The Fix

Network TV shows target Bush, and Coldplay singer targets photog. Plus: Cobain's death -- and Courtney Love's motives -- reexamined.

Salon Staff
April 2, 2004 9:35PM (UTC)

Going once Justin Picken's hair
An ad posted on eBay Thursday is asking for donations to go toward shaving the head of one 17-year-old from Ontario, Canada, named Justin Picken. According to the eBay post, the winning bidder will "receive a photo and some of the 'bragging rights' to making this happen.'" When Salon contacted the seller, we heard back from Jason Woodard, a 27-year-old who says he's a friend of Picken's, who apparently knows nothing about the auction on his hair. Family and friends have been begging Picken to get rid of his shaggy mop for years. "Everyone wants to see him shave it," says Woodard, who says he offered his friend $50 to cut his hair. Picken demanded $65. That's when Woodard turned to eBay for financial assistance. "He's agreed to cut it," Woodard says, "but he's scared." How will he feel when he finds out his locks will be sent to the highest bidder?

-- Corrie Pikul


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Afternoon Briefing:
Bush bashing in prime time: The New York Times notes today that Hollywood writers and producers are becoming more overt in their criticism of the current administration. The scripts for television shows from "Whoopi" to "Law and Order" have contained pointed if humorous barbs directed at President Bush. One of the detectives on "Law and Order" refers to Bush as the "dude that lied to us." On HBO's "Curb Your Enthusiasm" Larry David, playing a character whose wife gives him the OK to have an affair, gets to about second base, then backs out when he sees the woman has a picture of Dubya on her dresser. (New York Times)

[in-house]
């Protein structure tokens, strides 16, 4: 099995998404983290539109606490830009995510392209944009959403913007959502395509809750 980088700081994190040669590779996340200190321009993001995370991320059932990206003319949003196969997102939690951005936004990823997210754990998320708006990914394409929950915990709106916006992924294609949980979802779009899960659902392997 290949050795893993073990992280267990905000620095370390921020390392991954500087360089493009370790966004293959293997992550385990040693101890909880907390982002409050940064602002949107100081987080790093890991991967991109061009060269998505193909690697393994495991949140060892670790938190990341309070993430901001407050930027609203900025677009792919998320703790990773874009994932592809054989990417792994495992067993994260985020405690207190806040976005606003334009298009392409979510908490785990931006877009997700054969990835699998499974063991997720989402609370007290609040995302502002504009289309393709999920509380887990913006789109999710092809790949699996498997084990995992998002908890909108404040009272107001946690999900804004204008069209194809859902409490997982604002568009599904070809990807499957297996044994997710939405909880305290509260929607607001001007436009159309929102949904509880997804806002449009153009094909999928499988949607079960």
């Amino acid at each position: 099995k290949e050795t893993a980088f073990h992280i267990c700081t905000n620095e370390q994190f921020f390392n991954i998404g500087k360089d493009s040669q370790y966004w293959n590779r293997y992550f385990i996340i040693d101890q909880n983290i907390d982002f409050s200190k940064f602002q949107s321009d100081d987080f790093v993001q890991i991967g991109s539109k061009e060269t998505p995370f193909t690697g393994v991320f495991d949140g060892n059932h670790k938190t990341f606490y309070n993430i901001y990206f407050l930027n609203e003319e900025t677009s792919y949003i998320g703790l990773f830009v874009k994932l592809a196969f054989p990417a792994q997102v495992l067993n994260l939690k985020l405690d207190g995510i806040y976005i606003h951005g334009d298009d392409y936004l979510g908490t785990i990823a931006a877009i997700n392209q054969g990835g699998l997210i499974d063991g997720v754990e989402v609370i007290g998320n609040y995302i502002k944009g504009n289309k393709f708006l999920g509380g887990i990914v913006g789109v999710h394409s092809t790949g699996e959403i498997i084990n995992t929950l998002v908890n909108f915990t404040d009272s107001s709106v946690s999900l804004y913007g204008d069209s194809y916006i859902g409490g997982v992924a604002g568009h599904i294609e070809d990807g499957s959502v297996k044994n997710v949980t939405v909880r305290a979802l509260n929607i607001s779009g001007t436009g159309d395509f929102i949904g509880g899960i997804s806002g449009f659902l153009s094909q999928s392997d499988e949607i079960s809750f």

Chris Martin channels Sean Penn: Coldplay frontman Chris Martin allegedly attacked a photographer who was approaching him and his pregnant wife Gwyneth Paltrow as they left a restaurant in London. The photographer said Martin kicked him from behind. Martin's spokesman says the man tripped. (BBC)


Robbins' tit for tat: Tim Robbins visited the gals at "The View" yesterday and, when asked about the new five-second delay rule instituted because of the Janet Jackson incident, said he'd like to test it. He then opened his shirt and flashed a jewel-bedecked nipple, to the delight of the audience. (IMDb)

Star signs: Soon you will be able to book a ticket to Berlin and visit two icons at once. Photographer Helmut Newton, who died in Los Angeles when his car crashed into a wall near the Chateau Marmont hotel in January, will soon be buried near Marlene Dietrich in the Schoeneberg district of Berlin. (AFP) And John Belushi got his Hollywood star on the Walk of Fame yesterday, 22 years after his death from a drug overdose. The star was unveiled by John's brother Jim, who said, "Today we are retiring John's jersey. He is a walk of famer, man." (AFP)

-- Karen Croft


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Morning Briefing
The plot thickens: The New York Post reports today that Peter Gotti's mistress, Marjorie Alexander, who was found dead yesterday, received a phone call from him hours before she died. The police have ruled her death a suicide, but Nassau County police officer Vincent Garcia said yesterday that "the homicide squad is investigating." Gotti was said yesterday to be shaken, telling his lawyers, "I feel an angel has been taken from me." (NYP, NYDN, Court TV)